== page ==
Jim Norton incident
Comedian Jim Norton
appeared on Muller's Chicago radio show as a child molester character to be chastised by Muller and his crew. Rather than presenting this as a comedy piece, Norton was asked by the show's host to perform in dramatic character.
Howard Dean incident
On December 6
, Muller drew controversy when he vilified Howard Dean
on Fox News Channel
's Fox & Friends
, referring to Dean as "vile", "bloodthirsty", and "evil". He also commented on Dean's negative opinions on the War in Iraq
, calling Dean a traitor that "ought to be kicked out of America" and "tried for treason".
Janet Dahl incident
In 1999, Janet Dahl, the wife of Chicago talk radio host Steve Dahl
, filed a multi-million dollar lawsuit against Muller over lewd comments Muller made about her on his show. In 2001, the case was settled out of court. Although the terms of the deal were not disclosed, it reportedly reached seven figures.
Foundation For Responsible Radio
In 2007, following the "Hold Your Wee for a Wii" Controversy Muller claimed to start the Foundation For Responsible Radio, calling for the end of "voyeuristic radio", a style of radio he has been known for in the past. He also released a list a commandments for radio personalities, many of which he has broken on his own show in the past. Both lead to heavy criticism from others in radio including Opie and Anthony, Don and Mike and Bubba the Love Sponge. The Foundation For Responsible Radio was in reality, just a publicity stunt orchestrated by Mancow and the company who syndicates his radio show, Talk Radio Network.
Fox Chicago Morning News Interview
On Monday June 2, 2008, Mancow made a special appearance on an early morning news program of WFLD
the Chicago affiliate of FOX. Mancow was asked to give his opinions on the Democratic Primary, in particular Barack Obama. Mancow claimed that Barack Obama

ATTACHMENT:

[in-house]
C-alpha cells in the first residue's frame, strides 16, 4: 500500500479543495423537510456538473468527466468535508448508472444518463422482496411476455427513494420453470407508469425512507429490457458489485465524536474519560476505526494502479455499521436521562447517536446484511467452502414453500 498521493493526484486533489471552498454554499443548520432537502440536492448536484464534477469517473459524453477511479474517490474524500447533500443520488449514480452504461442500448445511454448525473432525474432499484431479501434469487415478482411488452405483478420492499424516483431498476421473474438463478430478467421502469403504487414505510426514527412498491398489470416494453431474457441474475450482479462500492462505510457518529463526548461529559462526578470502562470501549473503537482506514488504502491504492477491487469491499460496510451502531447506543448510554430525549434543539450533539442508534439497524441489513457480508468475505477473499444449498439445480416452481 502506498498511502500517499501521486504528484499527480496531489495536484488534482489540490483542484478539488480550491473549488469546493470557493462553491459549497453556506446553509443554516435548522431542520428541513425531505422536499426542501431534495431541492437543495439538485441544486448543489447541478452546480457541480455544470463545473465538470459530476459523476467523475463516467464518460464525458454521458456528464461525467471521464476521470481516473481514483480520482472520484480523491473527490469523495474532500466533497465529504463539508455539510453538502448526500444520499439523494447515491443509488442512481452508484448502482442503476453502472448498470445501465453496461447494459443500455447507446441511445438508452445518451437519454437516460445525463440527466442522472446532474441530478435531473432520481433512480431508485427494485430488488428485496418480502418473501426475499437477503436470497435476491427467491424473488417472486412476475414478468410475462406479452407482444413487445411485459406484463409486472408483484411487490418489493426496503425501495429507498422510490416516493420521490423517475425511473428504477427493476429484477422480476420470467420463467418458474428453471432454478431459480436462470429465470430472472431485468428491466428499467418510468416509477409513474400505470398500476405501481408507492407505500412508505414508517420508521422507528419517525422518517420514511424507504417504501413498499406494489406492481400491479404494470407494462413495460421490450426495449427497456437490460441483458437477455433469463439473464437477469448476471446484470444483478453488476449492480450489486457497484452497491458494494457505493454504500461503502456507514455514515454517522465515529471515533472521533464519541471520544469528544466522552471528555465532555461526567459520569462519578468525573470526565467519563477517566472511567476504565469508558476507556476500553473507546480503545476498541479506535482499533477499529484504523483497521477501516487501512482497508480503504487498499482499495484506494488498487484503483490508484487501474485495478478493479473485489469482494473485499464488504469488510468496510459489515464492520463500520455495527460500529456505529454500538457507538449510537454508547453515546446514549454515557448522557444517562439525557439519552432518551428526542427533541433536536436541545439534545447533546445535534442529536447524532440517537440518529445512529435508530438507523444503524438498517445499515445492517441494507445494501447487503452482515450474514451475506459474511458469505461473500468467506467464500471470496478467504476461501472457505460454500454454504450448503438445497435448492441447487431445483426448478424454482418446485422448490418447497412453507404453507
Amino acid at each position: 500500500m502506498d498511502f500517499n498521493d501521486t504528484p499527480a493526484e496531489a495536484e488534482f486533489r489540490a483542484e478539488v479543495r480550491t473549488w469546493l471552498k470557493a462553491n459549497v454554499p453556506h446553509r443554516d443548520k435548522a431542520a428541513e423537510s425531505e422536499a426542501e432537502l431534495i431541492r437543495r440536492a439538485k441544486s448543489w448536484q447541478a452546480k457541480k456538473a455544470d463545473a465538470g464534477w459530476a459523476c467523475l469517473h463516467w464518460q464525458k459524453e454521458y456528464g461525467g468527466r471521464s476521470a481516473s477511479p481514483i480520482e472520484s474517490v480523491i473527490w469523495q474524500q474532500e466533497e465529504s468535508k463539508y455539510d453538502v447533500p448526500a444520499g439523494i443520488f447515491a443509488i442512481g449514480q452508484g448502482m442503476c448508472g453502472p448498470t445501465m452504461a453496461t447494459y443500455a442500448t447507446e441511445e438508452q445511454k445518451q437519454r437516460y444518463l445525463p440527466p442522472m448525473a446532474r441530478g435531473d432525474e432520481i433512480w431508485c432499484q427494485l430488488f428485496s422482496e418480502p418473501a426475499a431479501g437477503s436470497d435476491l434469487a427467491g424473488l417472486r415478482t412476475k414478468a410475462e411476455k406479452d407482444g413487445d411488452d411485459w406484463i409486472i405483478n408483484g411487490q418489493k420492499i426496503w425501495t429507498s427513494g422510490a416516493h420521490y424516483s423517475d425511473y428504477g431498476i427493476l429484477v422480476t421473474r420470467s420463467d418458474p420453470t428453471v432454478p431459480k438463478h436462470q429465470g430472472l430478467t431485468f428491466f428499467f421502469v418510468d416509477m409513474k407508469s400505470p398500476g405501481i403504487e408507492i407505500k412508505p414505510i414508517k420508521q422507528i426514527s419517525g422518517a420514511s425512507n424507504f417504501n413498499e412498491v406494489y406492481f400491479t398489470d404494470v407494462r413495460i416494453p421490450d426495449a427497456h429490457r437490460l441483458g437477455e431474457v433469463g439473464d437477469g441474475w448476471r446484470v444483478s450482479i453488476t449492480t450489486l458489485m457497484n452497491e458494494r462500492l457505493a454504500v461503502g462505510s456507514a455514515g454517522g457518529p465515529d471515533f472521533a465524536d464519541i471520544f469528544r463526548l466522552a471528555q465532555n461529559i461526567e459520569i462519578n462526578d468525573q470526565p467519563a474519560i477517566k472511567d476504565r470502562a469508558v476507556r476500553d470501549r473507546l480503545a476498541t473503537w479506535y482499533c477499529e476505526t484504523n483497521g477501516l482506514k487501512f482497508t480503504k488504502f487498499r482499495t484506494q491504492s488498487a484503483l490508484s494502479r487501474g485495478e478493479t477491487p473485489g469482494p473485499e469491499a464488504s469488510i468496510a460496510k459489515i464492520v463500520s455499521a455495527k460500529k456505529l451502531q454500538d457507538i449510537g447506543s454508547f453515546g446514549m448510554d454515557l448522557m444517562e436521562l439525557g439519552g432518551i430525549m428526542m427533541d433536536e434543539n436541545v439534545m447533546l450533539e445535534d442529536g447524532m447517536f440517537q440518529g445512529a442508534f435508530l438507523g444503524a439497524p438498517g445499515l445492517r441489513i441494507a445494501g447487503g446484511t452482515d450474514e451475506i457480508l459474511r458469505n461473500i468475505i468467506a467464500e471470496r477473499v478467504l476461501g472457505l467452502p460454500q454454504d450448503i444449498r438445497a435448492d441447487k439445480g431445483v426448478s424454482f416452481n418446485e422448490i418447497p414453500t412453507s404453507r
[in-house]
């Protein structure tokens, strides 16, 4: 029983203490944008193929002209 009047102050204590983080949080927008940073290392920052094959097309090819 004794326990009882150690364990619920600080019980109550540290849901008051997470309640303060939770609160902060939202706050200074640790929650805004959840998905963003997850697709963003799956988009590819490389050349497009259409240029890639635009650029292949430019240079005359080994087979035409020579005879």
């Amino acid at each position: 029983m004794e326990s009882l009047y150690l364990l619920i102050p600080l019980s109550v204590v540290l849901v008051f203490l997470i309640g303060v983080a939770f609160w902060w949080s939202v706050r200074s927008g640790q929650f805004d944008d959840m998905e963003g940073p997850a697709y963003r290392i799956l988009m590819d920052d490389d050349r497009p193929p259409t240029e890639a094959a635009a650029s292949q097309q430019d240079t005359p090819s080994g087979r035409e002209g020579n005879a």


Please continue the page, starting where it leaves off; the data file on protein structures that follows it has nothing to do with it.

is a closet Muslim
and Hillary Clinton
had secret information about a video tape showing Michelle Obama in a racist tirade. Mancow insisted this was why Hillary Clinton was remaining in the race, as the alleged video tape would presumably harm Barack Obama's candidacy. Mancow went on to claim that he was going to meet the Pope in November 2008 and that he was going to visit to Israel as an official guest of the Israeli government. According to him, his meeting with the Pope was arranged by Cardinal Joseph Bernardin
(Cardinal Bernardin died in 1996). After this, the news anchors tried to end the interview.
Since February 14
, Muller has been married to Sandy Ferrando, a former publicist
. He also has twin daughters named Ava Grace and Isabella Sofia Muller.
He is a Libertarian and endorsed Wayne Allen Root for the party's presidential candidate.
There is a mention of a Mancow billboard in the 27th episode from season four of FOX animated series Family Guy
called "Untitled Griffin Family History
". On the DVD this episode is referred to as "The Griffin Family History
During a recreation of the crossing of the Red Sea a character on the show Peter Griffin (as Moses) makes a commandment where the followers are ordered not to read the many billboard signs they pass as they walk through the desert. One of the signs is read aloud by a member of the group as "Mancow in the Morning”. A distant drawing roughly depicts Mancow's face or a facsimile of one of the billboards for his show.